The look on the faces of the Kenyan players as they walked through the media zone – that place where journalists can have flash interviews with them – told it all. Stern, intense, even angry.
This is not what they had expected, but they had just been beaten 2-0 by Algeria in their opening Group ‘C’ match on Sunday night at the 30 June Stadium in Cairo.
Losing to the 11th ranked team in Africa is by no means a dishonour, but it is the manner they went down, and stayed down that stirred up indignation from even the most loyal of fan.
Kenya coach Sebastien Migne, who had days before the tournament kicked off, told Kenyans to lower their expectations of the team, said at the post-match press conference: “I accept to lose but not in this way. Not the way we played in the first half.”
It is hard to explain what would have happened to the Kenyan lads. Second best from their qualifiers group that included Ghana, boasting a solid defensive record, a three-week camp in Paris and two credible build-up match results seemed to suggest that the team would hold its own here in Egypt.
The first few minutes indicated otherwise, as the raucous Algerian fans, who dominated the stadium, went full cry to the throbbing boom of a drum as their Desert Foxes ran rings round the Stars.
Djabel Benlambi sent a long ball from deep that the Kenya backline, seating high up in the field, misread and Sofiane Feghouli was onto the ball in flash giving Kenya anxious moments.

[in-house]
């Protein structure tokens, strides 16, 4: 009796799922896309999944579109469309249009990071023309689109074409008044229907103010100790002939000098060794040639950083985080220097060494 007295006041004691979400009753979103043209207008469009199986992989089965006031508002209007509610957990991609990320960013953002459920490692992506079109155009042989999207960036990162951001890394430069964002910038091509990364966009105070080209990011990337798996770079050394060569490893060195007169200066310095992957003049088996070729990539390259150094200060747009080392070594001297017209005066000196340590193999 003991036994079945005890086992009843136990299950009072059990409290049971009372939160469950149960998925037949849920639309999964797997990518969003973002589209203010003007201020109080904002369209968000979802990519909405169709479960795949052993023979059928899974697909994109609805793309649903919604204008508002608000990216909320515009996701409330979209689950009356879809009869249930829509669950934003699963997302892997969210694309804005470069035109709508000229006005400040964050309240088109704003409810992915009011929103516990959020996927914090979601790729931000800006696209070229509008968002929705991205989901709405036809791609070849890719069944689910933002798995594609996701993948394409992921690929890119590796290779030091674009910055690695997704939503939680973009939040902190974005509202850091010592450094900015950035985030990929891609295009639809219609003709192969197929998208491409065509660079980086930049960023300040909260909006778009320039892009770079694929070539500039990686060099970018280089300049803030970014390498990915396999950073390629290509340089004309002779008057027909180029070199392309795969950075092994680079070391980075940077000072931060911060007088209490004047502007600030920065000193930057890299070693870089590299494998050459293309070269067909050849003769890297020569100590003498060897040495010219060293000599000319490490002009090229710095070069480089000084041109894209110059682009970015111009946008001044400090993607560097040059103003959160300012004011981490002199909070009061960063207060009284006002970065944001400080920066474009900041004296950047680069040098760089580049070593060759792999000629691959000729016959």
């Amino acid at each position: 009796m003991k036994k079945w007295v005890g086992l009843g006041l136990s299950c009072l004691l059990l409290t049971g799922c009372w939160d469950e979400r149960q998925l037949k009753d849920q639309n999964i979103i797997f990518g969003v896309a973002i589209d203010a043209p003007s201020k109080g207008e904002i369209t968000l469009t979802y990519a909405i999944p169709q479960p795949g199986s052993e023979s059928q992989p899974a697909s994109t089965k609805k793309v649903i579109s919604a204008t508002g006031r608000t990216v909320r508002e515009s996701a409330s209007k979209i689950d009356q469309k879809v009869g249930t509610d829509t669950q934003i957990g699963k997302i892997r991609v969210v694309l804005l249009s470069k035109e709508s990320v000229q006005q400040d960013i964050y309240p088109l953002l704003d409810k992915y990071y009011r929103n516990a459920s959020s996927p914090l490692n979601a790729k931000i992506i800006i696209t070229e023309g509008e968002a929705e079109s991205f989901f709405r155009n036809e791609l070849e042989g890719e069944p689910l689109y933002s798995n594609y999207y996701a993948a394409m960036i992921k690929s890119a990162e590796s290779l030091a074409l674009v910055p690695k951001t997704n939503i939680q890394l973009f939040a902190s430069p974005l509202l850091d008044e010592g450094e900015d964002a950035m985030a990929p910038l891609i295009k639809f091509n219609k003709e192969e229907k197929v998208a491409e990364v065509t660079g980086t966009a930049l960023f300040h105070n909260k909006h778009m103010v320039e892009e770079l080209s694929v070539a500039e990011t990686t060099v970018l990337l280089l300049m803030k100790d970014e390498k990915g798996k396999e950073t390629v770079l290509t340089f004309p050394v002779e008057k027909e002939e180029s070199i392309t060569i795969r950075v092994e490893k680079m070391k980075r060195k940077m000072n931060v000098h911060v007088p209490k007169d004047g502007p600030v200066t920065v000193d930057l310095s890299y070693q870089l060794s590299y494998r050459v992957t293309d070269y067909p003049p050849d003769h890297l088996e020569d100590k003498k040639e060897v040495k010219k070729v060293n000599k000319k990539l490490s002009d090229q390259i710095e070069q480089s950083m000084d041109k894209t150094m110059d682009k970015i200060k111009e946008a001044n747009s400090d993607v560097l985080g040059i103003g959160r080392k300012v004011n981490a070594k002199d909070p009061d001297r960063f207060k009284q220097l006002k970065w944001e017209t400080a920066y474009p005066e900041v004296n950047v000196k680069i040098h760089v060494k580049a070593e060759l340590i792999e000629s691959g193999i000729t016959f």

A second such ball minutes later again caused problems for Migne’s back four of centre backs Joseph Okumu and Musa Mohammed and fullbacks Philomen Otieno and Aboud Omar.
It got worse. The Kenyans lads simply could not control the ball, let alone hold on to it.
Francis Kahata, Ayub Timbe, Eric Omollo, known ball players in the team, appeared to be wearing trampolines. They could not control the ball, and without any purposeful build-up there was never going to be any attack play of note.
Michael Olunga, who looked hungry, was never serviced all evening with a Kenya midfield that just could not cope with the skills, chemistry and pressing of the Desert Foxes whose confidence even became cocky as the match went on.
Only Victor Wanyama seemed to have put on his football shoes in this lost Stars cause, showing his class as a Uefa Champions League player with his control and passing.
'ONE GAME AT A TIME'
The first goal should never have been. Youcef Atal, Nice’s quality fullback, was given too much space on the right flank to drive into Kenya’s dangerous area. A rash Dennis Odhiambo hacked him down.
With the form dangerous Qatari’s Al Sadd striker Baghdad Bounedjah is in, there was only going to be one outcome with the penalty kick.
Manchester City midfielder Riyad Mahrez, operating on the right flank, smashed in the second from close range after some sloppy clearance from Otieno.
The first half ended with Kenya thankful they had not conceded more goals.
Stars showed some improvement in the second half, with the introduction of Johanna Omolo the most promising. He was involved in two of Kenya’s best build-ups of the match and will have staked a claim in the starting eleven.
“We were afraid, it is a simple as that,” Omolo said.
“It is a difficult tournament. We will take one game at a time,” said Kenya captain Wanyama.
Next up is Tanzania on Thursday at the 30 June Stadium.
There is no hiding place at this stage and Kenya must raise their game several levels or confirm the passage back home with one game to play.